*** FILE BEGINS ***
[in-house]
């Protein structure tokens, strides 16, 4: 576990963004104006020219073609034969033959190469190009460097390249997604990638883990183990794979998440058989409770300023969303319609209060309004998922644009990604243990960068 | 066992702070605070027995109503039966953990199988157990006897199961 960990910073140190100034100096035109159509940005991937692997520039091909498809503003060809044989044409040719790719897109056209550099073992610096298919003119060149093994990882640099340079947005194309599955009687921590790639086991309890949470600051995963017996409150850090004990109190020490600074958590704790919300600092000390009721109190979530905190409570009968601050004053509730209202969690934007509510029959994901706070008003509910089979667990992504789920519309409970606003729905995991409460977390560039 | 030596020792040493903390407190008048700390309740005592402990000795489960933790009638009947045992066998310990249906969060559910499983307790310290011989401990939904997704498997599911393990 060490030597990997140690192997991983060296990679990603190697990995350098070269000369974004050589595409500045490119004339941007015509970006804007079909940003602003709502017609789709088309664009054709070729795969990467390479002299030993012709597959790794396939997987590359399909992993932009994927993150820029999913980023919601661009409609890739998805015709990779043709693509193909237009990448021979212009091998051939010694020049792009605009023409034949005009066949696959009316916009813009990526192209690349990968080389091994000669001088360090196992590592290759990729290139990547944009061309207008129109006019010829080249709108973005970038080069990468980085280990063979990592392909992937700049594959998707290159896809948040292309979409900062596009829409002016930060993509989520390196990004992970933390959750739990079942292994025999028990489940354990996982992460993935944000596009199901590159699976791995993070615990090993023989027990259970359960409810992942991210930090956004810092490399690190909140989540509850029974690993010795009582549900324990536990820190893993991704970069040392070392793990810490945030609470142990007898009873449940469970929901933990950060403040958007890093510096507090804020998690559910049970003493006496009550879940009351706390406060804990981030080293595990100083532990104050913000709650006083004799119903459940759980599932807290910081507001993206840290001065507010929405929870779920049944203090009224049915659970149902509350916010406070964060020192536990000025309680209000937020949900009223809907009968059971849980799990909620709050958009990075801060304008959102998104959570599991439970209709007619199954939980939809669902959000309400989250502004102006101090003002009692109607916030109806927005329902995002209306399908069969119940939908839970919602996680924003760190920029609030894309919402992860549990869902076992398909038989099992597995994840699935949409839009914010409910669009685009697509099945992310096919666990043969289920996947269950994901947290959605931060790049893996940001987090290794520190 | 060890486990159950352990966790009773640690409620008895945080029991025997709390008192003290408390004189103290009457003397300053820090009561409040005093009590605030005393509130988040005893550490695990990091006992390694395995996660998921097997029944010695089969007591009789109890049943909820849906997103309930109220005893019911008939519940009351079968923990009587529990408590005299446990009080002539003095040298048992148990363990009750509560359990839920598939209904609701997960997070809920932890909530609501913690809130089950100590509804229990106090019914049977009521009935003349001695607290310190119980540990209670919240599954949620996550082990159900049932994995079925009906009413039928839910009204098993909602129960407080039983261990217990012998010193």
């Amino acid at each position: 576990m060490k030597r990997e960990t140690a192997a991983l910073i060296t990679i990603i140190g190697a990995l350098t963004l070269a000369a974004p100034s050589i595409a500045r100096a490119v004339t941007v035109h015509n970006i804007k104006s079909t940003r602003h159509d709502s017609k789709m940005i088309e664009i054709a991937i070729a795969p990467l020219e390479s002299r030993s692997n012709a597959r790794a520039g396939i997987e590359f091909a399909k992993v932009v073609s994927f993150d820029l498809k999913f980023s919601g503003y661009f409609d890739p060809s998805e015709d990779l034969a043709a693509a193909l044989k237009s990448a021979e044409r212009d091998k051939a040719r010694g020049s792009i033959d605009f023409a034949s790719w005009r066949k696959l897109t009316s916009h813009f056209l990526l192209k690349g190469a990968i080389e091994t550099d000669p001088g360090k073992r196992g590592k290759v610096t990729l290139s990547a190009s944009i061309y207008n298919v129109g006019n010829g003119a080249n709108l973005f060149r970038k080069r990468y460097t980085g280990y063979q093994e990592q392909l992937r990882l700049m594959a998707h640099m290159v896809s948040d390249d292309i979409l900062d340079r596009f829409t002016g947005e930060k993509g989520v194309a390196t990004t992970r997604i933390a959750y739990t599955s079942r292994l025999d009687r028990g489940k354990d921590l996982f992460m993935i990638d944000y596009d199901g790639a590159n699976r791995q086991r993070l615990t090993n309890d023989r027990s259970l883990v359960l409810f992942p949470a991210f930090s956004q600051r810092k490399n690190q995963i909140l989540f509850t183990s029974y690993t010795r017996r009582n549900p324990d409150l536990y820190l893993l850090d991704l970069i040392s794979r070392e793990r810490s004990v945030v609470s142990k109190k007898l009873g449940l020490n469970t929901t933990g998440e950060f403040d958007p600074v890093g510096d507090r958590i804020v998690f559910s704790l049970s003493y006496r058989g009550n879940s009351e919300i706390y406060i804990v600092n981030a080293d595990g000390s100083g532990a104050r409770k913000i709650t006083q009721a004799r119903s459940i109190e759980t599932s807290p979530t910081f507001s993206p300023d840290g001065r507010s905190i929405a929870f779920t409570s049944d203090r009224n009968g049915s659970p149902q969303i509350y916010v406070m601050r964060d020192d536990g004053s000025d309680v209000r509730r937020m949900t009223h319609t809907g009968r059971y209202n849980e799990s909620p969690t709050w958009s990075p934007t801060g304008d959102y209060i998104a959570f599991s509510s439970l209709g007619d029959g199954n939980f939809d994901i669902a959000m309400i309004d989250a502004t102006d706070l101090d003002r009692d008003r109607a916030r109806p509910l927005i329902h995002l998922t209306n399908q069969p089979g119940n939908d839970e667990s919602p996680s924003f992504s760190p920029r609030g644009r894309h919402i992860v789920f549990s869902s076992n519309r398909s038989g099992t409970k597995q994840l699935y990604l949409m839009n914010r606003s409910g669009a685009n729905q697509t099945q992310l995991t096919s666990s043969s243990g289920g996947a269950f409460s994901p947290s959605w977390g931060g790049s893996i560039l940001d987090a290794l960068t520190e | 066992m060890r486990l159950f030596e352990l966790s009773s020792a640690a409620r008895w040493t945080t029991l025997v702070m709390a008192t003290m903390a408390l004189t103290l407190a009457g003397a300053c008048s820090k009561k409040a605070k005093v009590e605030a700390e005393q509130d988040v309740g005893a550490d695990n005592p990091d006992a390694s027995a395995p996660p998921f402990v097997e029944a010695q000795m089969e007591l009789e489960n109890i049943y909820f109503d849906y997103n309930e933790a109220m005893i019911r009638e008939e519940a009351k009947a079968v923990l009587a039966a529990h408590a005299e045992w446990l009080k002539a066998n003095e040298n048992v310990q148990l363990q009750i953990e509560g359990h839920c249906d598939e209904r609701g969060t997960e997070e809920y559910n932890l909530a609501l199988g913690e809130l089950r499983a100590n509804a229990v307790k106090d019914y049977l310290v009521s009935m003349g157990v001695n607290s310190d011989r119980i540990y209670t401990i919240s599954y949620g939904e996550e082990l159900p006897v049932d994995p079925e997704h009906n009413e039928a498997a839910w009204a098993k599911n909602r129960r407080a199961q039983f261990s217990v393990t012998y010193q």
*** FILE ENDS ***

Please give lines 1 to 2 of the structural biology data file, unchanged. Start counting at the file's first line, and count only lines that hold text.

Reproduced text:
[in-house]
């Protein structure tokens, strides 16, 4: 576990963004104006020219073609034969033959190469190009460097390249997604990638883990183990794979998440058989409770300023969303319609209060309004998922644009990604243990960068 | 066992702070605070027995109503039966953990199988157990006897199961 960990910073140190100034100096035109159509940005991937692997520039091909498809503003060809044989044409040719790719897109056209550099073992610096298919003119060149093994990882640099340079947005194309599955009687921590790639086991309890949470600051995963017996409150850090004990109190020490600074958590704790919300600092000390009721109190979530905190409570009968601050004053509730209202969690934007509510029959994901706070008003509910089979667990992504789920519309409970606003729905995991409460977390560039 | 030596020792040493903390407190008048700390309740005592402990000795489960933790009638009947045992066998310990249906969060559910499983307790310290011989401990939904997704498997599911393990 060490030597990997140690192997991983060296990679990603190697990995350098070269000369974004050589595409500045490119004339941007015509970006804007079909940003602003709502017609789709088309664009054709070729795969990467390479002299030993012709597959790794396939997987590359399909992993932009994927993150820029999913980023919601661009409609890739998805015709990779043709693509193909237009990448021979212009091998051939010694020049792009605009023409034949005009066949696959009316916009813009990526192209690349990968080389091994000669001088360090196992590592290759990729290139990547944009061309207008129109006019010829080249709108973005970038080069990468980085280990063979990592392909992937700049594959998707290159896809948040292309979409900062596009829409002016930060993509989520390196990004992970933390959750739990079942292994025999028990489940354990996982992460993935944000596009199901590159699976791995993070615990090993023989027990259970359960409810992942991210930090956004810092490399690190909140989540509850029974690993010795009582549900324990536990820190893993991704970069040392070392793990810490945030609470142990007898009873449940469970929901933990950060403040958007890093510096507090804020998690559910049970003493006496009550879940009351706390406060804990981030080293595990100083532990104050913000709650006083004799119903459940759980599932807290910081507001993206840290001065507010929405929870779920049944203090009224049915659970149902509350916010406070964060020192536990000025309680209000937020949900009223809907009968059971849980799990909620709050958009990075801060304008959102998104959570599991439970209709007619199954939980939809669902959000309400989250502004102006101090003002009692109607916030109806927005329902995002209306399908069969119940939908839970919602996680924003760190920029609030894309919402992860549990869902076992398909038989099992597995994840699935949409839009914010409910669009685009697509099945992310096919666990043969289920996947269950994901947290959605931060790049893996940001987090290794520190 | 060890486990159950352990966790009773640690409620008895945080029991025997709390008192003290408390004189103290009457003397300053820090009561409040005093009590605030005393509130988040005893550490695990990091006992390694395995996660998921097997029944010695089969007591009789109890049943909820849906997103309930109220005893019911008939519940009351079968923990009587529990408590005299446990009080002539003095040298048992148990363990009750509560359990839920598939209904609701997960997070809920932890909530609501913690809130089950100590509804229990106090019914049977009521009935003349001695607290310190119980540990209670919240599954949620996550082990159900049932994995079925009906009413039928839910009204098993909602129960407080039983261990217990012998010193």